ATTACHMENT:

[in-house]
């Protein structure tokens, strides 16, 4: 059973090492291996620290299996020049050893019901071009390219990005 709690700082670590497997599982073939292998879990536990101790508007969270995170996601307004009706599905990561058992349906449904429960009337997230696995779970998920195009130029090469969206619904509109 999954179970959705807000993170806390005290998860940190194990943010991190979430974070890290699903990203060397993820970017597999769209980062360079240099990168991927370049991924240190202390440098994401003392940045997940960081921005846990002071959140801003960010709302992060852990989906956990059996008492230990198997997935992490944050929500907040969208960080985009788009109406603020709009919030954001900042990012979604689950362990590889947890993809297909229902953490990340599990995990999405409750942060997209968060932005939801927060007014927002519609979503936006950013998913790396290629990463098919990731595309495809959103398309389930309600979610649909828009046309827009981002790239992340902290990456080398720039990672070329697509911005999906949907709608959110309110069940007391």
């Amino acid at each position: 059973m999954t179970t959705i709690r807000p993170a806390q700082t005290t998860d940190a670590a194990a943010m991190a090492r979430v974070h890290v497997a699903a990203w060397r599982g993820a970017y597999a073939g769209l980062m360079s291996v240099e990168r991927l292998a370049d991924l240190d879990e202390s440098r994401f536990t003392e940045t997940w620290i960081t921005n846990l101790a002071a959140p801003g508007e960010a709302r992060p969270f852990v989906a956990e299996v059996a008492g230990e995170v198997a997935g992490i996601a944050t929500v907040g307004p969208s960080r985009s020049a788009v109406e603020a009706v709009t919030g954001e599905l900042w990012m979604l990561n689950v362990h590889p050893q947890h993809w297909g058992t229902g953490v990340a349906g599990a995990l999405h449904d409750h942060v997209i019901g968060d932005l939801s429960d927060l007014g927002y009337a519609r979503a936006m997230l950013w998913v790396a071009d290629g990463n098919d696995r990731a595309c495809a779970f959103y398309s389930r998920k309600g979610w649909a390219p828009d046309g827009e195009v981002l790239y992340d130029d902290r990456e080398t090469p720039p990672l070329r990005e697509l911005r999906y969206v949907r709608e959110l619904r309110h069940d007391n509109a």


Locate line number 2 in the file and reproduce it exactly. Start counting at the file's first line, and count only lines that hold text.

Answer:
């Protein structure tokens, strides 16, 4: 059973090492291996620290299996020049050893019901071009390219990005 709690700082670590497997599982073939292998879990536990101790508007969270995170996601307004009706599905990561058992349906449904429960009337997230696995779970998920195009130029090469969206619904509109 999954179970959705807000993170806390005290998860940190194990943010991190979430974070890290699903990203060397993820970017597999769209980062360079240099990168991927370049991924240190202390440098994401003392940045997940960081921005846990002071959140801003960010709302992060852990989906956990059996008492230990198997997935992490944050929500907040969208960080985009788009109406603020709009919030954001900042990012979604689950362990590889947890993809297909229902953490990340599990995990999405409750942060997209968060932005939801927060007014927002519609979503936006950013998913790396290629990463098919990731595309495809959103398309389930309600979610649909828009046309827009981002790239992340902290990456080398720039990672070329697509911005999906949907709608959110309110069940007391």